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GEORGE N. MARSHALL


Many of the most successful business and professional men of both races in West Virginia were born and reared in the Old Dominion. One of these is Dr. George Nelson Marshall, a prominent physician and a surgeon of Keystone. Dr. Marshall is a native of Henry County, Va., having been born on the outskirts of Martinsville, Va., on February 12, 1865, which was only about 60 days before the close of the war, which meant so much to the race. His father was the late John Marshall, a farmer, the son of Peter and Lizzie Marshall. Dr. Marshall's mother, before her marriage, was America Preston, daughter of Geo. Nelson and Lucy Preston. Growing up on the farm, young Marshall went to the local public schools. He went into the local tobacco factories at an early age, and it was by this means and by hotel work during vacations that he mad his way in college. When ready for college he matriculated at Lincoln University, where he spent five years, and was graduated with the A.B. degree in 1894. On completion of his literary course he took up the study of medicine at Leonard Medical College and won his M.D. degree in 1898. In the spring of 1899 he began the practice at Keystone, where he has since resided and where he has prospered.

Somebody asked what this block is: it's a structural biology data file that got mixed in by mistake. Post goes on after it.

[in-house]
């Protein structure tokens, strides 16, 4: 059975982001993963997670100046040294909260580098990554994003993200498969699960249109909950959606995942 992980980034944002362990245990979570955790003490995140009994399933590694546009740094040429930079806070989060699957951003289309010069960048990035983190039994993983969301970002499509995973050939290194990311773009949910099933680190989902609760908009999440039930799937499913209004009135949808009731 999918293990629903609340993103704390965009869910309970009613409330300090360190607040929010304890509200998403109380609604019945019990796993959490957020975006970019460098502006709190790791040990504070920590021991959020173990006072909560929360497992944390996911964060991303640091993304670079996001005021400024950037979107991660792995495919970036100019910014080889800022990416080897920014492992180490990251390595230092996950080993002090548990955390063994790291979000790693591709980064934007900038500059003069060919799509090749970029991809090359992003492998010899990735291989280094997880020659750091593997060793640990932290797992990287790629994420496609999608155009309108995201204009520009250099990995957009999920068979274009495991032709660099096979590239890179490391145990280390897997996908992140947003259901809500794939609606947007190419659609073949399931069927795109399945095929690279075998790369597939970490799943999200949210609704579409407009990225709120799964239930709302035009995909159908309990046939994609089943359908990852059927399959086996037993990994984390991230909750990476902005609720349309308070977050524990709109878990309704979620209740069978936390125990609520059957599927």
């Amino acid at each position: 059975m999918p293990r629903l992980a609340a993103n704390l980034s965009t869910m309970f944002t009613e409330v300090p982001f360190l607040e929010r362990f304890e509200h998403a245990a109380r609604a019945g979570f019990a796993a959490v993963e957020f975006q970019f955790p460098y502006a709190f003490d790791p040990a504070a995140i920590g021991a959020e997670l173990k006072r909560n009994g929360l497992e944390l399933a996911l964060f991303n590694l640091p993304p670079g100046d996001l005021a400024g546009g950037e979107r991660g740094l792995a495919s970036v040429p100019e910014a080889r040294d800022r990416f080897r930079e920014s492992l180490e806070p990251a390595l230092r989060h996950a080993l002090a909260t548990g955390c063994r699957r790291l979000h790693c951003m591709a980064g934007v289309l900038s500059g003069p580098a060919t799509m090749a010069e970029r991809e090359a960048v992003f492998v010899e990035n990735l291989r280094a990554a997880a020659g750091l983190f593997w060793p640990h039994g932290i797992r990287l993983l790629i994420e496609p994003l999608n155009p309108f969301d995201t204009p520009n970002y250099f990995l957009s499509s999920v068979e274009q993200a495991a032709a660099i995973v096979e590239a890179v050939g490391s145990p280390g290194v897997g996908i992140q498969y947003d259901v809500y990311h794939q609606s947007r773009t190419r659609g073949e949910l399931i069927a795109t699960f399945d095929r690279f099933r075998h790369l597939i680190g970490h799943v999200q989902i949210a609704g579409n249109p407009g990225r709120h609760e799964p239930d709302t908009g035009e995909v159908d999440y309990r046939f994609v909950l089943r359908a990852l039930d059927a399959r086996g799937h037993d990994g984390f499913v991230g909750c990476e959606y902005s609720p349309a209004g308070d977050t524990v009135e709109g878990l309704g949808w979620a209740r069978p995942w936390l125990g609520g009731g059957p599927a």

He is a member of the various medical organizations including the Flat Top, the State and the National Societies.

In politics Dr. Marshall is a Republican and has served on both the County and State Committees. He is an active member of the Presbyterian church in which he is an elder. Among the secret and benevolent orders he is identified with the Masons, Odd Fellows, Pythians and Court of Calanthe. He is especially prominent in the work of the Pythians, having been Grand Master of Exchecquer, and has also served as Grand Medical Director.

On November 2, 1899. Dr. Marshall was united in matrimony to Miss Lizzie Bridgeford, a daughter of Benjamin and Phyllis Bridgeford, of Raleigh, N. C. They have two children, Madeline E. and Annie May Marshall.

While Dr. Marshall has gone quietly about his work he has been a close observer of conditions and believes that the greatest need of the race is the right sort of education. His property interest and investments are all in West Virginia.


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